We've discussed inflation in a recent blog. It means a reduction in the everyday consumer's purchasing power. This reduction in purchasing power comes from an increase in the prices of goods and services offered in an economy.
When "an increase in prices of goods and services" is mentioned, it doesn't mean the rise in the price of singular goods or individual services. Inflation is usually observed when the prices of a "basket" or group of goods and services increase.
Inflation has different varieties, though. The two most common ones are demand-pull inflation and cost-push inflation. Today we learn about the latter of the two.
Cost-push inflation is a phenomenon where the prices of goods and services rise due to the supply of these commodities being unable to keep up with the demand for the same. While in the case of demand-pull inflation, the demand increases far beyond the supply, in the case of cost-push inflation, the demand remains the same while the supply begins to lag.
This fall in supply is caused by the rise in the cost of production. This makes the acquisition of raw materials and execution of the production process a costlier endeavour. The producers can procure fewer quantities of raw materials if they maintain the same level of expenditure on production.
Consumer demand is usually inelastic in an economy where cost-push inflation is observed. Inelastic demand means that the demand for the commodities experiencing the price rise remains unaffected by the price. Demand like this is seen in the case of necessities, like medicines, where the price may significantly rise, but the demand for the commodity stays unchanged.
Another commodity that experiences inelastic demand is the one without any close substitutes. This means that there are no viable replacements for the commodity, and as a result, consumers are stuck buying the same product irrespective of its price.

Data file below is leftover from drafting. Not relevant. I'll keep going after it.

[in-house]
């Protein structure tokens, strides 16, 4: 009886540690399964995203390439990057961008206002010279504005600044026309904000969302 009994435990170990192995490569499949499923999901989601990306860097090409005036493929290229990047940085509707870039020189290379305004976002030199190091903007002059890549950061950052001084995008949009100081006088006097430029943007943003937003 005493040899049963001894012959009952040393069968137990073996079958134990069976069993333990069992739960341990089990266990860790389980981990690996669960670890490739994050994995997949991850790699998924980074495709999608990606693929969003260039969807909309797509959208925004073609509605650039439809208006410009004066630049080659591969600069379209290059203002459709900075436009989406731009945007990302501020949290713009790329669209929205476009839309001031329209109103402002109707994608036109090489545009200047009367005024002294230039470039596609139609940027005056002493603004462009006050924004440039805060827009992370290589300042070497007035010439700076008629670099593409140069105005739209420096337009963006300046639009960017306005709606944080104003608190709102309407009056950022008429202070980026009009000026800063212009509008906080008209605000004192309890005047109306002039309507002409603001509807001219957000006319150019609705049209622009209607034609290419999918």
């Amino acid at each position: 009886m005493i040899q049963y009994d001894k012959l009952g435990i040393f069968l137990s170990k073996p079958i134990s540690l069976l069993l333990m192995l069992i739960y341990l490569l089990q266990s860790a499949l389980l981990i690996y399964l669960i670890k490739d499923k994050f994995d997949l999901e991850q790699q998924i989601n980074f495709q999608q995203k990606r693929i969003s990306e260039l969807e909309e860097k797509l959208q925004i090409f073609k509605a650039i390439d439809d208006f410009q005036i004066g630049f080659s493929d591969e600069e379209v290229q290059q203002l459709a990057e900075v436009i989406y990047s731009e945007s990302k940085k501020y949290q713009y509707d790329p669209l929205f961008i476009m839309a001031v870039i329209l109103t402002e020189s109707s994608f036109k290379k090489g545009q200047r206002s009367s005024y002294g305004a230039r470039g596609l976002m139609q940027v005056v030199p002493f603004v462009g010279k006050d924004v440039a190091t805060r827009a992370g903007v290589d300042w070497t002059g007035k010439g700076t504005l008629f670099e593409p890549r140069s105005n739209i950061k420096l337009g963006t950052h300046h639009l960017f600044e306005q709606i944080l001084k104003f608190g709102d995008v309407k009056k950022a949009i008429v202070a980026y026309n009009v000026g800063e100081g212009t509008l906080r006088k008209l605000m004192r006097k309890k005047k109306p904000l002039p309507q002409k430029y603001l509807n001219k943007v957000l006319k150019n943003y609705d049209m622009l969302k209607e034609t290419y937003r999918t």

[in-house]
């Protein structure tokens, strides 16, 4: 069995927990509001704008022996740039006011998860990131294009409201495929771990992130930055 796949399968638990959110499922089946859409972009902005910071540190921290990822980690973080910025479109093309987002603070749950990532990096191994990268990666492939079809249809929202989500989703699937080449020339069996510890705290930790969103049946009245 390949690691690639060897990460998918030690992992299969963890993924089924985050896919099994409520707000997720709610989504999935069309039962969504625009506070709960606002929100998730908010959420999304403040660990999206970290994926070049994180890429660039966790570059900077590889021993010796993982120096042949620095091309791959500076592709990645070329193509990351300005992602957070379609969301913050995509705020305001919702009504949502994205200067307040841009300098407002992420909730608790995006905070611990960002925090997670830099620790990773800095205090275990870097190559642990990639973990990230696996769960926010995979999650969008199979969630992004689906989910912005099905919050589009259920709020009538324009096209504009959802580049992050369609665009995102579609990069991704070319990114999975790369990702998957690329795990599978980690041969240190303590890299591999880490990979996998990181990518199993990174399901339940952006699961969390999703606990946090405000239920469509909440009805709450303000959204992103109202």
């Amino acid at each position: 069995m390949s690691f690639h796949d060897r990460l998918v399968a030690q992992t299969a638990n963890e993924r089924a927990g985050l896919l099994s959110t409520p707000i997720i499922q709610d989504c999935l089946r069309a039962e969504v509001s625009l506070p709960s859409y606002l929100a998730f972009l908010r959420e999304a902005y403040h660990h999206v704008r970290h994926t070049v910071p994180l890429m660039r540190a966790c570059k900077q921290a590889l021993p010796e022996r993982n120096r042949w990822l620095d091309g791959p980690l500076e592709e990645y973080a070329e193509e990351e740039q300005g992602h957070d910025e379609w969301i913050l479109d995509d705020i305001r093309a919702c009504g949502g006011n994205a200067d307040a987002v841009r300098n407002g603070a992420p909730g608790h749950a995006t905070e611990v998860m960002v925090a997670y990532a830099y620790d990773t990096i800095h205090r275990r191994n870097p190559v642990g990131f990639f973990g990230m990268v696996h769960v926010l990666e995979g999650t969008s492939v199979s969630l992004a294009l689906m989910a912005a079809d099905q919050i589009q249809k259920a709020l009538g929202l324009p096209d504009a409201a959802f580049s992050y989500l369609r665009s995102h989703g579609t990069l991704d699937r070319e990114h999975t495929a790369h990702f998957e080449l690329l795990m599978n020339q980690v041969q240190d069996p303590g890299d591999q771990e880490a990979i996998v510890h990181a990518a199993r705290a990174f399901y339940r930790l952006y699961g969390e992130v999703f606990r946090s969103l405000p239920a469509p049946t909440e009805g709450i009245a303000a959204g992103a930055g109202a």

Kinds of Cost-Push Inflation
Cost-push inflation usually occurs due to one of these three primary reasons. As these factors affect the significant inputs of the production process, they are also considered the chief types of cost-push inflation.
When these workers achieve a monopolistic position (as labour unions or similar organisations), they demand higher wages for the same amount of exerted effort.
From the company's perspective, the cost of production increases but the quantity itself does not. To keep profit margins healthy, companies increase the price of their product to cover this increased cost.
This price increase thus results in inflation from the supply side of production.
Profit-push Inflation: Similar to wage-push inflation, this type occurs when a different factor of production exercises its monopolistic power. Factors of production include land, labour, capital and entrepreneur/enterprise.
What wage-push is for labour, profit-push is for… Can you guess it? Well, if you guessed entrepreneur, you are correct. Profit is the income that corresponds to the owner of the business.
Thus, the "profit-push" variant of cost-push inflation takes place when the producers of goods/services choose to increase the prices of their offering to increase profits.
But why increase the prices? Is there no other way to improve an organisation's profits?
Well, there is another way. If a company is already making profits with its products at the existing price levels, one way to increase said profits is to increase its production. This, coupled with increased sales, would increase the profits by the percentage of production increment.
However, this method isn't too easy to follow, as most companies usually operate at the maximum productivity levels of the assets they employ. Thus increasing production would involve acquiring more assets and resources, which are not feasible for most companies in the long run.
As a result of this short-term limitation, companies choose the aforementioned price-hike and cause inflation.
Since the supply of the raw material is compromised from the source, usually, there isn’t much the parties involved in the production process can do to remedy this. Thus the production process takes a hit, and supply is reduced. This reduced supply has an impact on the price of the product.
When the supply of the finished goods is reduced, the various users of the product (end-users, resalers, parties purchasing for further value addition) still need their supply requirements met. A lack of raw materials means all the suppliers are equally unable to fulfil this demand. As a result, the buyers of the goods start “bidding up” the product's price to meet their needs at the reduced supply levels.